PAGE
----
Mucosal HIV-1 transmission accounts for the majority of new HIV infections, yet is a poorly understood event. Clinical and experimental evidence supports the role of local immune activation and inflammation in facilitating HIV-1 transmission. The immunologic factors contributing to this phenomenon are an area of intense interest. The intestinal microbiome consists of a diverse collection of organisms, many of which influence mucosal inflammation and immunity. Alterations in the microbiome, termed dysbiosis, have been associated with HIV-1 infection, yet the drivers of these dysbiosis and its effect on HIV susceptibility remain unclear. Substance use is known to increase risk of HIV-1 acquisition and alter the gut microbiome, and its study therefore offers an opportunity to examine a mechanistic link between a defined environmental factor and HIV-1 transmission through effects on the microbiome and/or mucosal immunity. We hypothesize that increased HIV-1 acquisition risk due to substance use results from pro-inflammatory alterations of the intestinal microbiome and/or direct effects on the inflammatory state of the mucosa, thereby increasing HIV-1 susceptibility. This proposal aims to investigate this hypothesis by characterizing the intestinal microbiome using a unique cohort of young men who have sex with men (MSM) who are HIV-1 seropositive or at-risk. Our study has the unique advantage of specimens coupled with detailed clinical, substance use, and sexual behavior data which will allow us to address influence of these factors on dysbiosis and mucosal inflammation. Using these specimens, we can employ novel ex vivo assays to directly examine the mechanisms mediating microbiome effects on mucosal immune activation and HIV-1 susceptibility. Specifically, we propose to: 1) characterize the impact of risk factors such as substance use on the intestinal microbiome in HIV-positive and at-risk individuals, 2) examine the mucosal activation status and its relationship to dysbiosis in at-risk individuals, and 3) optimize mucosal HIV-1 infection assays to quantitate susceptibility of gut mucosa. These findings may reveal potentially modifiable targets to improve HIV-1 prevention strategies in certain at-risk populations. This career development award application will support the training, mentoring, and research of a promising junior investigator. The environment offers the combination of exceptional faculty and staff, state-of-the-art resources and facilities, and an institutional commitment to research which all serve to foster the success of this research project and career development plan. The proposed research will allow the applicant to receive specific advanced training in the following focused areas: 1) bioinformatics and computational methods, 2) advanced statistics, 3) mucosal immunology and microbiology, and 4) academic scientific research. The training plan includes a combination of directed didactic training and mentoring by leading scientists while conducting the proposed research. These skills will not only advance the goals of the proposed project, but also provide a foundation to build a lasting independent career as a successful physician-scientist.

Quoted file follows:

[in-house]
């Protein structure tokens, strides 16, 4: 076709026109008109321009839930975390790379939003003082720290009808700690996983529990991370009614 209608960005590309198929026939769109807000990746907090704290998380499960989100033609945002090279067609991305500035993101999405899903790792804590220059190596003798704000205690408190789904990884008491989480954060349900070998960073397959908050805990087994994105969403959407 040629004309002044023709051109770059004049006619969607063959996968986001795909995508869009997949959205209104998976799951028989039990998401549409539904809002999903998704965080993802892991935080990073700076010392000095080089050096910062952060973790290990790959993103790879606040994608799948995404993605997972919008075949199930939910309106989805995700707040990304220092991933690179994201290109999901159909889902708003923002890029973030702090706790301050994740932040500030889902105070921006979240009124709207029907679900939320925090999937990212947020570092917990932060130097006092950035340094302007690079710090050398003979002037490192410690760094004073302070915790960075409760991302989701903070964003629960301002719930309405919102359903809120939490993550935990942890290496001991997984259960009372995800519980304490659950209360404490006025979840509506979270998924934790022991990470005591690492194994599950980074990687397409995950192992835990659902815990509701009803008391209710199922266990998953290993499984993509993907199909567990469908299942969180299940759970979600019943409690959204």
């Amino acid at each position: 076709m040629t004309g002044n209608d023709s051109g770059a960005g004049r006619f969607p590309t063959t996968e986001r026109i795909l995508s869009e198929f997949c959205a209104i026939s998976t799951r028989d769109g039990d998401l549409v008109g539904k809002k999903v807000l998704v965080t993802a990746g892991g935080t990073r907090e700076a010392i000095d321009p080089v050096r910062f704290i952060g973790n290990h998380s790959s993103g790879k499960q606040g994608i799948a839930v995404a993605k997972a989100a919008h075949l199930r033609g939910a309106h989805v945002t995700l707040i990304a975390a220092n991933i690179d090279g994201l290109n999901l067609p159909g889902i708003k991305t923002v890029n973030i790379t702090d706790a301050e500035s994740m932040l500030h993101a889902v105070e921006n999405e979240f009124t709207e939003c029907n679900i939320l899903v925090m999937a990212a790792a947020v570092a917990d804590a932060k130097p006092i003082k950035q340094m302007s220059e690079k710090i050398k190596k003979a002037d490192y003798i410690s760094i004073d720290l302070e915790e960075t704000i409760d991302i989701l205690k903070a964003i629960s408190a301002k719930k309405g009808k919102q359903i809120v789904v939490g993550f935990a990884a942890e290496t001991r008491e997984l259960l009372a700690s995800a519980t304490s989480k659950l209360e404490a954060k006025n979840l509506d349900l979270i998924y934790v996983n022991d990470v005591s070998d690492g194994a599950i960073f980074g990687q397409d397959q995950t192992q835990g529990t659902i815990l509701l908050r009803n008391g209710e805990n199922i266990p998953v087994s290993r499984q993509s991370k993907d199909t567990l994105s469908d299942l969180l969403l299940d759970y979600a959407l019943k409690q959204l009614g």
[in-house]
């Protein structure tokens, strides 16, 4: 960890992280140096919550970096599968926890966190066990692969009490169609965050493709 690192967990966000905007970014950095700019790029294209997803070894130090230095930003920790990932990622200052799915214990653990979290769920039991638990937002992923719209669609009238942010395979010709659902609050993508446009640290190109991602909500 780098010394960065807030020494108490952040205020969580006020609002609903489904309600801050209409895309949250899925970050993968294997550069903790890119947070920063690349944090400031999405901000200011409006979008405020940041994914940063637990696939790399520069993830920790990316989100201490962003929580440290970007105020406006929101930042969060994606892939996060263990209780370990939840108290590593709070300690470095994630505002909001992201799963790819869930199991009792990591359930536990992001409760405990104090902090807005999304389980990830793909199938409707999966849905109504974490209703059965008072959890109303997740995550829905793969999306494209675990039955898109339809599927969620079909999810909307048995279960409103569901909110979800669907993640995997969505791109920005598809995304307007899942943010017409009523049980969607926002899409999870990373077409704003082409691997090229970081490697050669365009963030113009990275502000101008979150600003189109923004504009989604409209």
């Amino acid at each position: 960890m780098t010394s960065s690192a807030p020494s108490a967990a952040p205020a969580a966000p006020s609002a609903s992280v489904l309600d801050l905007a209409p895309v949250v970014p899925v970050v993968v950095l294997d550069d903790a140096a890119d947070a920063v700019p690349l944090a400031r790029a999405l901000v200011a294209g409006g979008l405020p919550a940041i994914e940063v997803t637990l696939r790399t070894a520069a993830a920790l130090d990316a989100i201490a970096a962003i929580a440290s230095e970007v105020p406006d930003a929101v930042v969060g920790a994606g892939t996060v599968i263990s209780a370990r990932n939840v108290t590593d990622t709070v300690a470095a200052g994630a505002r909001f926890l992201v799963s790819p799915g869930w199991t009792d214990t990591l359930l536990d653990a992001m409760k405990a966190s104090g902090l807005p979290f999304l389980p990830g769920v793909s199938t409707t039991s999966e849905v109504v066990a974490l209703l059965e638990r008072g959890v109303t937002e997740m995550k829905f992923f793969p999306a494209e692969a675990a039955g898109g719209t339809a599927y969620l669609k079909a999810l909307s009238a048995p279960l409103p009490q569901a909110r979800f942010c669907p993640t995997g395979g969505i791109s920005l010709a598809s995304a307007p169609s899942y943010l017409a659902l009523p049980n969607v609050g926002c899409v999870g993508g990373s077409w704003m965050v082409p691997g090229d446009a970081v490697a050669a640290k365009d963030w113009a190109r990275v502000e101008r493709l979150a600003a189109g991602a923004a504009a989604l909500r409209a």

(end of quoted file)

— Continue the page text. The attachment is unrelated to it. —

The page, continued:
Public Health Relevance

This project explores the important question of how mucosal immune interactions with the gut microbiome affect the risk of HIV transmission. We will use microbiome profiling and innovative ex vivo assays to examine the effects of risk factors, such as substance use, on the microbiome, mucosal immune activation, and HIV susceptibility in young men who have sex with men (MSM). Results from this study would aid in developing new strategies to protect against the spread of HIV in vulnerable populations.

National Institute of Health (NIH)
National Institute of Allergy and Infectious Diseases (NIAID)
Clinical Investigator Award (CIA) (K08)
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Acquired Immunodeficiency Syndrome Research Review Committee (AIDS)
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Lawrence, Diane M
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University of California Los Angeles
Internal Medicine/Medicine
Schools of Medicine
Los Angeles
United States
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